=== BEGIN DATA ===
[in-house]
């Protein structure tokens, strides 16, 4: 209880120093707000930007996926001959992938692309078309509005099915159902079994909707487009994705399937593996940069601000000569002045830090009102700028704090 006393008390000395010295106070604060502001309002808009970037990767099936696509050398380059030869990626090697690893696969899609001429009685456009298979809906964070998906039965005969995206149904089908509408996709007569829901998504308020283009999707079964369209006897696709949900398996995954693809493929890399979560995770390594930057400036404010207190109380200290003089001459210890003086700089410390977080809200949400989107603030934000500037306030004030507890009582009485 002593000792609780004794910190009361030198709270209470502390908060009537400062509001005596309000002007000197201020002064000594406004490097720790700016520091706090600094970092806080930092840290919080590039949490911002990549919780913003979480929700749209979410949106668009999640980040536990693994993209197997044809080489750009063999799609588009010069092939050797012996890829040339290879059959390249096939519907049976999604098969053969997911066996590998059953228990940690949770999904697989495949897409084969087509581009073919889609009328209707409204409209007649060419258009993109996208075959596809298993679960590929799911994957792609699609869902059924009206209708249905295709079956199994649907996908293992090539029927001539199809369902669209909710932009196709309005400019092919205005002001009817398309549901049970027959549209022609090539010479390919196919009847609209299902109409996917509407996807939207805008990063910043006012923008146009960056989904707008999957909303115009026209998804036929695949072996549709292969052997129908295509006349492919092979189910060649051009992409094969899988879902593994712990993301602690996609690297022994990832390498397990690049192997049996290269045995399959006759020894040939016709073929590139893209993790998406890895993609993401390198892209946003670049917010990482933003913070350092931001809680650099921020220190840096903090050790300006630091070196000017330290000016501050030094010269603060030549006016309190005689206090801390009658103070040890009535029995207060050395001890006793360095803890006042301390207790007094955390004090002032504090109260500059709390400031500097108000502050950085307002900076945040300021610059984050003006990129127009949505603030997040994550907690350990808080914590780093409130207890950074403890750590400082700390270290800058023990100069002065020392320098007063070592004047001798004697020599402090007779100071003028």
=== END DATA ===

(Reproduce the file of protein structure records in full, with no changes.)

[in-house]
């Protein structure tokens, strides 16, 4: 209880120093707000930007996926001959992938692309078309509005099915159902079994909707487009994705399937593996940069601000000569002045830090009102700028704090 006393008390000395010295106070604060502001309002808009970037990767099936696509050398380059030869990626090697690893696969899609001429009685456009298979809906964070998906039965005969995206149904089908509408996709007569829901998504308020283009999707079964369209006897696709949900398996995954693809493929890399979560995770390594930057400036404010207190109380200290003089001459210890003086700089410390977080809200949400989107603030934000500037306030004030507890009582009485 002593000792609780004794910190009361030198709270209470502390908060009537400062509001005596309000002007000197201020002064000594406004490097720790700016520091706090600094970092806080930092840290919080590039949490911002990549919780913003979480929700749209979410949106668009999640980040536990693994993209197997044809080489750009063999799609588009010069092939050797012996890829040339290879059959390249096939519907049976999604098969053969997911066996590998059953228990940690949770999904697989495949897409084969087509581009073919889609009328209707409204409209007649060419258009993109996208075959596809298993679960590929799911994957792609699609869902059924009206209708249905295709079956199994649907996908293992090539029927001539199809369902669209909710932009196709309005400019092919205005002001009817398309549901049970027959549209022609090539010479390919196919009847609209299902109409996917509407996807939207805008990063910043006012923008146009960056989904707008999957909303115009026209998804036929695949072996549709292969052997129908295509006349492919092979189910060649051009992409094969899988879902593994712990993301602690996609690297022994990832390498397990690049192997049996290269045995399959006759020894040939016709073929590139893209993790998406890895993609993401390198892209946003670049917010990482933003913070350092931001809680650099921020220190840096903090050790300006630091070196000017330290000016501050030094010269603060030549006016309190005689206090801390009658103070040890009535029995207060050395001890006793360095803890006042301390207790007094955390004090002032504090109260500059709390400031500097108000502050950085307002900076945040300021610059984050003006990129127009949505603030997040994550907690350990808080914590780093409130207890950074403890750590400082700390270290800058023990100069002065020392320098007063070592004047001798004697020599402090007779100071003028």